The Minister submits that “interest…payable…in respect of [a] taxation year” means any interest accrued on a tax debt that arose in that taxation year. Therefore, the Minister may exercise his discretion to waive interest otherwise payable under the Act only if a taxpayer applies within ten calendar years of the end of the taxation year in which the underlying tax debt arose [para 14].

Bozzer countered that the tax year giving rise to the interest was irrelevant; the interest itself arose within ten years:

Mr. Bozzer submits that “interest…payable…in respect of [a] taxation year” means any interest accrued in that taxation year on a tax debt. On his view of the matter, subsection 220(3.1) permits the Minister to exercise his discretion to cancel interest accrued in any taxation year ending within ten years before the taxpayer’s application for relief, regardless of when the underlying tax debt arose [para 12].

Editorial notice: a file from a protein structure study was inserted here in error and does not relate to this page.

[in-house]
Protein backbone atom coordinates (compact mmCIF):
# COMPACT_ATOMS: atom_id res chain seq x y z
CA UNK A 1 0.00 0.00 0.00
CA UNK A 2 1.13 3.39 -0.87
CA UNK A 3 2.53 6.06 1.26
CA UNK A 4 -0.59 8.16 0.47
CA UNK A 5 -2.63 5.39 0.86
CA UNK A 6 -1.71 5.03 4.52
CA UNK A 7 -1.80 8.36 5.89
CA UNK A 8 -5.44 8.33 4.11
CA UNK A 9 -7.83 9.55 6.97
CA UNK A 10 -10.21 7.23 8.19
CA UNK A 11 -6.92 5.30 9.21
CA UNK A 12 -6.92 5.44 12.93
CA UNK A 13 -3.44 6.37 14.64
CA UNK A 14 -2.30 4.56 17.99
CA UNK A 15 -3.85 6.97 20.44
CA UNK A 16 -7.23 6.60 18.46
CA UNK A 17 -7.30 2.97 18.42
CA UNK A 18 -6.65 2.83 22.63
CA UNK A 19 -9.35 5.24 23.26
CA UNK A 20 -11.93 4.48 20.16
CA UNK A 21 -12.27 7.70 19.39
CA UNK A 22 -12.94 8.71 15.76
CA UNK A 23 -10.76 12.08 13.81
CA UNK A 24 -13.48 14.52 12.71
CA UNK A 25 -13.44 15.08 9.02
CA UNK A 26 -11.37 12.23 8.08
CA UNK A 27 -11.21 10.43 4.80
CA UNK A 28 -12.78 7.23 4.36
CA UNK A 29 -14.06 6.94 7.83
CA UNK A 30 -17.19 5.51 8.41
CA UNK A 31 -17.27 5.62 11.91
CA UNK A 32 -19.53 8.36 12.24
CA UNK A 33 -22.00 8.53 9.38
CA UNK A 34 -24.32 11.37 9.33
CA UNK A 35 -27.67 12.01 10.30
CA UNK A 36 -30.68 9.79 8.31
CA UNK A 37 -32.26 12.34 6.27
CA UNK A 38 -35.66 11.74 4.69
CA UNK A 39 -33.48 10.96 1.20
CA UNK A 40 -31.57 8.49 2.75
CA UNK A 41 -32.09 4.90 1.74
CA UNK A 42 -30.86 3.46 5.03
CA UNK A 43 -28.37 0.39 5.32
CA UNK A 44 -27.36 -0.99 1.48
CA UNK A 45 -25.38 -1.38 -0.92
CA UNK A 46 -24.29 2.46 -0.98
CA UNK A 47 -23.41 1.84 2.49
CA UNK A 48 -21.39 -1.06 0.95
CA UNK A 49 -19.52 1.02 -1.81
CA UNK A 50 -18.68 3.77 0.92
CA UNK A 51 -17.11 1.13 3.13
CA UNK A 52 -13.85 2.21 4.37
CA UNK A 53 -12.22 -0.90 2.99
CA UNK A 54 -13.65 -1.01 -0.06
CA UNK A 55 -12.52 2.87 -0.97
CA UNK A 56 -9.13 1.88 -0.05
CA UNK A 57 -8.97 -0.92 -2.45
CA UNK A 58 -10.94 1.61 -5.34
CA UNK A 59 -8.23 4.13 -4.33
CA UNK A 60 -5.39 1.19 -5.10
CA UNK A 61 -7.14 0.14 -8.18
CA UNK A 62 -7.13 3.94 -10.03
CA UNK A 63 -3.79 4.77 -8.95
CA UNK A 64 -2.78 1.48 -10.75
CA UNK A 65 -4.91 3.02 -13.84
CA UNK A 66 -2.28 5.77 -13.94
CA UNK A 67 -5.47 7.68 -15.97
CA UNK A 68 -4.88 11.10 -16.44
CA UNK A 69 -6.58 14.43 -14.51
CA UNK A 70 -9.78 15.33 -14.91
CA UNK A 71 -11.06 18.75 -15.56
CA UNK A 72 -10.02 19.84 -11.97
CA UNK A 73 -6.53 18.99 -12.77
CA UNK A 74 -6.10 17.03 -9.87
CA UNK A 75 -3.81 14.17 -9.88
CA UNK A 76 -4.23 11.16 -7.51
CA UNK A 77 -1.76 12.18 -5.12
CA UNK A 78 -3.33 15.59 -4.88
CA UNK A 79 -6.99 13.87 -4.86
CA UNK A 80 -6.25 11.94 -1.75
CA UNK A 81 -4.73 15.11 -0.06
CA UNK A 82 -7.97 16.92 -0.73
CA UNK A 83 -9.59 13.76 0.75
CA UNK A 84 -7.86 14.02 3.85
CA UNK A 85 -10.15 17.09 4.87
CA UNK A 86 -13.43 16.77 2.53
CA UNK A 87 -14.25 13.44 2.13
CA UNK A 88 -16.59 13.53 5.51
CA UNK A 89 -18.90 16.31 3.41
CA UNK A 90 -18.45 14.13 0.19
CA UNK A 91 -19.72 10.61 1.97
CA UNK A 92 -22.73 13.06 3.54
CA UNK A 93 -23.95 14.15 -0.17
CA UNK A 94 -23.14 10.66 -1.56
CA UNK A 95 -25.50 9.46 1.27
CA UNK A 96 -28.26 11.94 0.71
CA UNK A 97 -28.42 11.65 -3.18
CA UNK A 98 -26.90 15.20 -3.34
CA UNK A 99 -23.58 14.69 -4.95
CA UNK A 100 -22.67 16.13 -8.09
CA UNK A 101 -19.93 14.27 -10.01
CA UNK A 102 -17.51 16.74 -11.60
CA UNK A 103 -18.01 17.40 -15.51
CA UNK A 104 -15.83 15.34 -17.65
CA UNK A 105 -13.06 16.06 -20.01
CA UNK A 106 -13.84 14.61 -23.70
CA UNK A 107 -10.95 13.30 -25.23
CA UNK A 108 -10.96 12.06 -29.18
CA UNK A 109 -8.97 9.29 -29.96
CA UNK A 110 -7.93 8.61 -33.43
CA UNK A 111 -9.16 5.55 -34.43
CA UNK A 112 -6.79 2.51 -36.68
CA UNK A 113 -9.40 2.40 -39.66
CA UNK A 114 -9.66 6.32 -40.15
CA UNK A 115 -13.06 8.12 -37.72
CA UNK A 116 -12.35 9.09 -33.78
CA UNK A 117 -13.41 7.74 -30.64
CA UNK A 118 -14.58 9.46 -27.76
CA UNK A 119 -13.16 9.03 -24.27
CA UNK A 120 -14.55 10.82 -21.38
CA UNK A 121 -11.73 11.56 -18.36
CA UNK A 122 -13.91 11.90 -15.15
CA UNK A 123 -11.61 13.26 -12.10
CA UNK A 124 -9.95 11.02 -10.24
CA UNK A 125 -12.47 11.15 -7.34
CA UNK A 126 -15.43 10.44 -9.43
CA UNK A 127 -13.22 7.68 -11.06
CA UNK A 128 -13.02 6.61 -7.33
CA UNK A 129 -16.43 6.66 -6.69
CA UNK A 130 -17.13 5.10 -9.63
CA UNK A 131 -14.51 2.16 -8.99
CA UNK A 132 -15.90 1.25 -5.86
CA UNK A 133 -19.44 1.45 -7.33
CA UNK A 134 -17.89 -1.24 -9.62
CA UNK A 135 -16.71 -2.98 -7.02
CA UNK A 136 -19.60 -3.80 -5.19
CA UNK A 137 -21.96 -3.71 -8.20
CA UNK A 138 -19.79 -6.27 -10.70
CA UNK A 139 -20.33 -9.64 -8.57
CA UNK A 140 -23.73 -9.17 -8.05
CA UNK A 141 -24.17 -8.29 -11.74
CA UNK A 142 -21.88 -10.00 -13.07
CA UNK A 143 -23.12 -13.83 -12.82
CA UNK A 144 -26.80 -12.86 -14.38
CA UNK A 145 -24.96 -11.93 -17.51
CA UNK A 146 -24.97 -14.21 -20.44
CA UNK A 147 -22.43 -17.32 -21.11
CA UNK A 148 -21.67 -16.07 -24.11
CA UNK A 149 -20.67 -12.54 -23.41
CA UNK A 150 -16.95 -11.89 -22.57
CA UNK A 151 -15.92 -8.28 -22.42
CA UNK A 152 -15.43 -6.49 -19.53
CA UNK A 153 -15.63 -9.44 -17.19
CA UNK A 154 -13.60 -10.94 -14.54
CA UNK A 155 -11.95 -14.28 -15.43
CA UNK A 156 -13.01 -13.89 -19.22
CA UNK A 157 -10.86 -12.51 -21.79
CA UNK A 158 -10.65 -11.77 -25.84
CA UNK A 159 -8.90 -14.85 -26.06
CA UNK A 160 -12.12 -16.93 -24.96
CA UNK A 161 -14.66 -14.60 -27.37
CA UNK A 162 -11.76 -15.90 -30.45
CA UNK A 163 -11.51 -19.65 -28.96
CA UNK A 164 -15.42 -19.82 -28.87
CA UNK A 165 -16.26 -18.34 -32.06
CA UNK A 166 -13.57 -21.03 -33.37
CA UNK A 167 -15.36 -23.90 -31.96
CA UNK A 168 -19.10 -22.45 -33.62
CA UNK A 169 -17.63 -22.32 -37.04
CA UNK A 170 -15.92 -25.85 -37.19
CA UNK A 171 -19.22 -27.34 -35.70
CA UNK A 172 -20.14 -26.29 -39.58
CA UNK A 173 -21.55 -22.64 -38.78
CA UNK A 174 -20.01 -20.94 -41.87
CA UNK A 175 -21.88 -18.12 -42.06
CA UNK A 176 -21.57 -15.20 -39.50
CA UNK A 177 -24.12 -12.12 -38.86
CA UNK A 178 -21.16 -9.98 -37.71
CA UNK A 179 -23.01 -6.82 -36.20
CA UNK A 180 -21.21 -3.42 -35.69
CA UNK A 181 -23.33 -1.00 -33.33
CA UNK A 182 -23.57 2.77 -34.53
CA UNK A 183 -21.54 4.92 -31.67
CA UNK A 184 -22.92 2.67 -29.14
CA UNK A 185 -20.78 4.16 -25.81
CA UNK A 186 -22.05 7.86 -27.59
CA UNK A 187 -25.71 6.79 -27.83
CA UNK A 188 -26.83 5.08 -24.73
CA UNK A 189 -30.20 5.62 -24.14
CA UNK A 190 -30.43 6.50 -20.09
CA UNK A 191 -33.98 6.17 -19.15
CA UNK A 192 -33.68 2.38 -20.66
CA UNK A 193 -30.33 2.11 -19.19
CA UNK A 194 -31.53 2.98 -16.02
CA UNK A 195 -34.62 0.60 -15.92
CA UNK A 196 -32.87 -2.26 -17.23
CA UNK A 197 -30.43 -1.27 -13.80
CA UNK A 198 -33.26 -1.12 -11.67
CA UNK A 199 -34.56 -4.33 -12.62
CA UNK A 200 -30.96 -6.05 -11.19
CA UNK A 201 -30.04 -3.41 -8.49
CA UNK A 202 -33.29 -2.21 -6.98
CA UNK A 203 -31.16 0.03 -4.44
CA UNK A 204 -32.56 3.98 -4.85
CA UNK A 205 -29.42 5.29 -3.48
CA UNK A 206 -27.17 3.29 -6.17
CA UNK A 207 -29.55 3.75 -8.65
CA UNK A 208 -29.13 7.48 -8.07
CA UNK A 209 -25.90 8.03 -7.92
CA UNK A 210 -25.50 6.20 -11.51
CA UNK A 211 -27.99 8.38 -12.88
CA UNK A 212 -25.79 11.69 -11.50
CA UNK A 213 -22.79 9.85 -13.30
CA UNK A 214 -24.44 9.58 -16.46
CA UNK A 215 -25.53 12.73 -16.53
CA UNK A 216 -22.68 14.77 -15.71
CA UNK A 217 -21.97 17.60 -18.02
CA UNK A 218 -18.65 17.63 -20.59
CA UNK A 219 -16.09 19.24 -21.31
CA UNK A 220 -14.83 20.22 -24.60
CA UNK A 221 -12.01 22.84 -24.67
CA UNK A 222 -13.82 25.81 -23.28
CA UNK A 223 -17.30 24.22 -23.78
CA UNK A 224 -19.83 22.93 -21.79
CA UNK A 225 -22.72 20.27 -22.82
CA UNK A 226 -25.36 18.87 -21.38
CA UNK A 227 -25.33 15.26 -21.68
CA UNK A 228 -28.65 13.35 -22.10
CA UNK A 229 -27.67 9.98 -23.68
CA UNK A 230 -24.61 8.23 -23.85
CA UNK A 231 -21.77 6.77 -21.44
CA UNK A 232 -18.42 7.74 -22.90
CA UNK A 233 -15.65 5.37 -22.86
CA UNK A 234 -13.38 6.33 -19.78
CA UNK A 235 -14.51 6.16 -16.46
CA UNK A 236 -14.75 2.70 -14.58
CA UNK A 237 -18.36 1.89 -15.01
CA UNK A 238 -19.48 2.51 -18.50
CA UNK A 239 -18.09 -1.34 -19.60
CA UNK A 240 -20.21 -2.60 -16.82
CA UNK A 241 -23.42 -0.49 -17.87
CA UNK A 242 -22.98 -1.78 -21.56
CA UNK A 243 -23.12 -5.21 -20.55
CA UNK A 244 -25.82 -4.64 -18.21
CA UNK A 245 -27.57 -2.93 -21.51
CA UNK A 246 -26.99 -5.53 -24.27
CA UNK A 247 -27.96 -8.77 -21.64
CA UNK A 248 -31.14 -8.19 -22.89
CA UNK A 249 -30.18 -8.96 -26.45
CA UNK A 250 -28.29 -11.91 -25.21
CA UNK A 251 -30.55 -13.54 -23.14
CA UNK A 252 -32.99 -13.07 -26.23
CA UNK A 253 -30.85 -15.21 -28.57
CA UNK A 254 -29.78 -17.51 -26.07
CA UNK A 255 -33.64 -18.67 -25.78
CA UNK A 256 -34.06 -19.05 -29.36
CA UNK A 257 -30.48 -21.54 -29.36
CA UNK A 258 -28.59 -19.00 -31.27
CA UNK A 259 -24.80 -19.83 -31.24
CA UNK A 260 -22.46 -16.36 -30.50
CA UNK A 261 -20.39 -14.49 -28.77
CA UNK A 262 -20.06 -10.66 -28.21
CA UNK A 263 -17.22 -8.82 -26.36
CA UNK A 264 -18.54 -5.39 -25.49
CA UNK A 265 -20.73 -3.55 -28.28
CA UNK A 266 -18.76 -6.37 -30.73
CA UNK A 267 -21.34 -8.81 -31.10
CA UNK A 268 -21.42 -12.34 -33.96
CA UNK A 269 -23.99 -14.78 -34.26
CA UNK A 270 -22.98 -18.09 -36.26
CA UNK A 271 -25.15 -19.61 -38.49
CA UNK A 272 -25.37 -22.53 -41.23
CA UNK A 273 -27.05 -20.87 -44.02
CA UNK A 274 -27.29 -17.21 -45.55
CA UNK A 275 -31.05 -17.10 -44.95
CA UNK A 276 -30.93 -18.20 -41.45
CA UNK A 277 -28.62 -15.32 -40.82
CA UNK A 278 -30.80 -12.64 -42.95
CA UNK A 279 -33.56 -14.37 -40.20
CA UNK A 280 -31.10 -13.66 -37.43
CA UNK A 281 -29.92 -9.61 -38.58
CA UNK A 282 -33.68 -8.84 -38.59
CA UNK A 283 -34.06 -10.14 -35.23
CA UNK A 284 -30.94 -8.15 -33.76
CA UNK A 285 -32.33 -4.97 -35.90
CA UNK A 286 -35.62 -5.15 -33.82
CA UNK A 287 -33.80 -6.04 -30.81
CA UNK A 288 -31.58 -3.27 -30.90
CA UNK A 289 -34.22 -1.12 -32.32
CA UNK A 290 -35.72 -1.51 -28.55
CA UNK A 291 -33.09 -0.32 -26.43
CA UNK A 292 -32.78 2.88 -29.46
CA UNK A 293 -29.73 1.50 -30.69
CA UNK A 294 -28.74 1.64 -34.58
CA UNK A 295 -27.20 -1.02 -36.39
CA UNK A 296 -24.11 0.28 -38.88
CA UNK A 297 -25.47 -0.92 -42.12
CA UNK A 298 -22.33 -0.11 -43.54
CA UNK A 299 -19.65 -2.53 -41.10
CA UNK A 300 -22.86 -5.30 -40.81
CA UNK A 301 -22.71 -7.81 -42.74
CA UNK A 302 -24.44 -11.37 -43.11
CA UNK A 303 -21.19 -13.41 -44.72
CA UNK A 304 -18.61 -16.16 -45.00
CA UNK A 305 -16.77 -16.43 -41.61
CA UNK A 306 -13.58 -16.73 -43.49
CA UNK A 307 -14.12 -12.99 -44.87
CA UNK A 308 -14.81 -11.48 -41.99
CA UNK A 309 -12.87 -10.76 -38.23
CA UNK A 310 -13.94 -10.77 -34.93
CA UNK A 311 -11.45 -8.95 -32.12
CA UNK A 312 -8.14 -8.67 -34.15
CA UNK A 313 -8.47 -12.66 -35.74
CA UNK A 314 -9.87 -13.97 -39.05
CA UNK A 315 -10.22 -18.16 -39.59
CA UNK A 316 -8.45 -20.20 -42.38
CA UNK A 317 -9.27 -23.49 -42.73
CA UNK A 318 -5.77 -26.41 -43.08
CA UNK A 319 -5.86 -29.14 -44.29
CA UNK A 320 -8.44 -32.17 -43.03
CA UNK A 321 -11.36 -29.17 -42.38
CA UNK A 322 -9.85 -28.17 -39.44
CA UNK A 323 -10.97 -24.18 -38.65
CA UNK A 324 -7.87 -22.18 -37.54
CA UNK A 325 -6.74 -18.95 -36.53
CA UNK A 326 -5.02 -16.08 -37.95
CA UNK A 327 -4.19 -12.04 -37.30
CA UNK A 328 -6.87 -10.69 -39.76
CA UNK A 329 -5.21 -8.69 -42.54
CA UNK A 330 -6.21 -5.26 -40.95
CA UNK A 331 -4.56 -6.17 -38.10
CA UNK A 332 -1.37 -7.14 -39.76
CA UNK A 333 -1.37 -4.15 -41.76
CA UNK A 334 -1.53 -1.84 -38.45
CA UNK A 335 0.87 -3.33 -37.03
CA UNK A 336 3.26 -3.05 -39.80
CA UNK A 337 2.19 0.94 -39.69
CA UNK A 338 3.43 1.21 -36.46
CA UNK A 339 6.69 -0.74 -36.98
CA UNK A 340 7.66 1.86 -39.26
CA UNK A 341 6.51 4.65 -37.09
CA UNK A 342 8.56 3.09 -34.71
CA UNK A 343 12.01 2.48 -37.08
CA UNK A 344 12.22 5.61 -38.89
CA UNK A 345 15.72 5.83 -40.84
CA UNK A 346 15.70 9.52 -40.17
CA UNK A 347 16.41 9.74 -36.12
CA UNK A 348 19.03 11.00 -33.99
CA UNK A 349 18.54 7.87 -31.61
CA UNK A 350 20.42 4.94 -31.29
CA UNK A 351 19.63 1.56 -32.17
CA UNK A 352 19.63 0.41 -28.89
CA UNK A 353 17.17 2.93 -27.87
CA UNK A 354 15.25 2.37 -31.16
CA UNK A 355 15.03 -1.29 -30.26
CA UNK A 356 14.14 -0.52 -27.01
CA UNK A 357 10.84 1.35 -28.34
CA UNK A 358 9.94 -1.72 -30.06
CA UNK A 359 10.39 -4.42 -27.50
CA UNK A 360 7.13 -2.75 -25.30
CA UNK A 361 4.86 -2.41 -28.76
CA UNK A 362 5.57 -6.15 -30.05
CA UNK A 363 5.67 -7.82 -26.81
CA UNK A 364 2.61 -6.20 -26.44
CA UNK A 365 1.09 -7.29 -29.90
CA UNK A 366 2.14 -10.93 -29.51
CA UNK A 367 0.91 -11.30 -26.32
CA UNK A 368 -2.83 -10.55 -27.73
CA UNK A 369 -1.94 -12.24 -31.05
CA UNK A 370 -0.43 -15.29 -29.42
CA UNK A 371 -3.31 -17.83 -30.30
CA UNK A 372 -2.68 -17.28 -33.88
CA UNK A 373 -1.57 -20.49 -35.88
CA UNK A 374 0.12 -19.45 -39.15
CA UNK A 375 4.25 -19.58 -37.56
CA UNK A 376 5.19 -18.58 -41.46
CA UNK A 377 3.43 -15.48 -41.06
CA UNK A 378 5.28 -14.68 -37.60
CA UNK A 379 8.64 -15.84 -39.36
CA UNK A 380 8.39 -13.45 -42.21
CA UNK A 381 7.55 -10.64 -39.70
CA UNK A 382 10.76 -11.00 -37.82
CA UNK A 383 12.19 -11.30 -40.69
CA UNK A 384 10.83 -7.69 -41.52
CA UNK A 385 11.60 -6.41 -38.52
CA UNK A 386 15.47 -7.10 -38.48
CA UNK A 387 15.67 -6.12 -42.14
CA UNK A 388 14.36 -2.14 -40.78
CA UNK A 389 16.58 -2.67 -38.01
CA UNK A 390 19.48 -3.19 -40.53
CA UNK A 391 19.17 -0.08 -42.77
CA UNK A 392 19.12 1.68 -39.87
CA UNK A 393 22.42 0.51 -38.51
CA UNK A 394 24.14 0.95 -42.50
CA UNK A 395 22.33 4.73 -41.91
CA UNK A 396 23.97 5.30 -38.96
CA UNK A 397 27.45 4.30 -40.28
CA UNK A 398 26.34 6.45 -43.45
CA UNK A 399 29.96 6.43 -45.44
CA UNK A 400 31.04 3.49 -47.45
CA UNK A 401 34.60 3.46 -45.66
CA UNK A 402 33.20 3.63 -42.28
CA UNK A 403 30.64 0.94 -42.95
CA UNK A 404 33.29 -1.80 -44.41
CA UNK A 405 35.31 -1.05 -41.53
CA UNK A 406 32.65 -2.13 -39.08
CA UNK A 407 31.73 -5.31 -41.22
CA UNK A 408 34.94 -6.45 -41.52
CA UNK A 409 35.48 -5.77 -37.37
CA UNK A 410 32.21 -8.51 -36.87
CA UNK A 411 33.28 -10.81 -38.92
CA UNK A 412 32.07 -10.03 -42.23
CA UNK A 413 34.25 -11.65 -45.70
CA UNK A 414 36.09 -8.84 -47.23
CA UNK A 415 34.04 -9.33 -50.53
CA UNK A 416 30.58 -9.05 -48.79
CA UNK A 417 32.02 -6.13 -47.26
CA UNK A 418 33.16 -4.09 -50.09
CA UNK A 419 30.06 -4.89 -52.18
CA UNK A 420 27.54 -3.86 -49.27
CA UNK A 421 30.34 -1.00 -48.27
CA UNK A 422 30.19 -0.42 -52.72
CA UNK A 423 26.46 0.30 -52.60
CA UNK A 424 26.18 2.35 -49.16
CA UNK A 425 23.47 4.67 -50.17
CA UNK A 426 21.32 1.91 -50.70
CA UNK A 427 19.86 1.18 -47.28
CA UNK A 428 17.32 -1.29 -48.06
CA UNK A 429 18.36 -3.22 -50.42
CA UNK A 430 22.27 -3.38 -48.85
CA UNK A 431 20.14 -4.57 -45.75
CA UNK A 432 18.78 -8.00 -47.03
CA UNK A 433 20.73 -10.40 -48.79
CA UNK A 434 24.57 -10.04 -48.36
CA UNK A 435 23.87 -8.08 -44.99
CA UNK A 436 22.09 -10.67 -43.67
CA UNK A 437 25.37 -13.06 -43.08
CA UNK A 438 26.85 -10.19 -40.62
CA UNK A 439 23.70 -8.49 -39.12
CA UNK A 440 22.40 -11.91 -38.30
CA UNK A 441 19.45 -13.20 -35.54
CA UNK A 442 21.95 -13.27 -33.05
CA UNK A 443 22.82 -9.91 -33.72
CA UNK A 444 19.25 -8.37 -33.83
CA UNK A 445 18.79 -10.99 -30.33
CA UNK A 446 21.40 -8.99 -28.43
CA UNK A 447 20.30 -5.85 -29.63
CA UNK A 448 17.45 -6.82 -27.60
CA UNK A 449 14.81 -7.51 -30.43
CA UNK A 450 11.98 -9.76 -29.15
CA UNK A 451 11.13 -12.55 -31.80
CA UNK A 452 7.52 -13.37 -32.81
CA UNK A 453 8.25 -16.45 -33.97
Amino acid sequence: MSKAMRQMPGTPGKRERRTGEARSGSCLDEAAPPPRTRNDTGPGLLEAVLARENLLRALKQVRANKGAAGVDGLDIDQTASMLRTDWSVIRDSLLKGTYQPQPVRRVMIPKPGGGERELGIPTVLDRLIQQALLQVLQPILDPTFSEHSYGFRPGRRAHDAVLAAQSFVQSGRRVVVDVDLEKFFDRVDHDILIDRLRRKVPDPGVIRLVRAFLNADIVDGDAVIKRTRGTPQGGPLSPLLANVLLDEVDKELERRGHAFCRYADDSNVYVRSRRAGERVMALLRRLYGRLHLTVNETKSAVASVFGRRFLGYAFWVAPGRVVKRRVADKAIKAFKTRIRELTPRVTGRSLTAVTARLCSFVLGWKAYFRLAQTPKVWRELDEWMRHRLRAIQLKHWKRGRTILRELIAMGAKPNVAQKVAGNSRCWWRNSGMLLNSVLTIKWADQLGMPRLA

The Federal Court of Appeal ultimately agreed with Mr. Bozzer. The court reasoned that the purpose of subsection 220(3.1) was to allow the Minister to waive interest or penalties in cases where a taxpayer could not timely file a tax return due to factors beyond that taxpayer’s control. Yet Minister’s interpretation would lead to unfair results in cases where serious illness or injury precluded a taxpayer from filing on time. The court leaned on the following example:

[I]n January of taxation year X+1, just before preparing the income tax return for taxation year X, the taxpayer is seriously injured in a car accident. In taxation year X+11 – after going through a coma, enduring many operations, recovering slowly, dealing with physical and mental challenges, and going through years of rehabilitation and retraining – the taxpayer finally gets around to filing his tax return for taxation year X.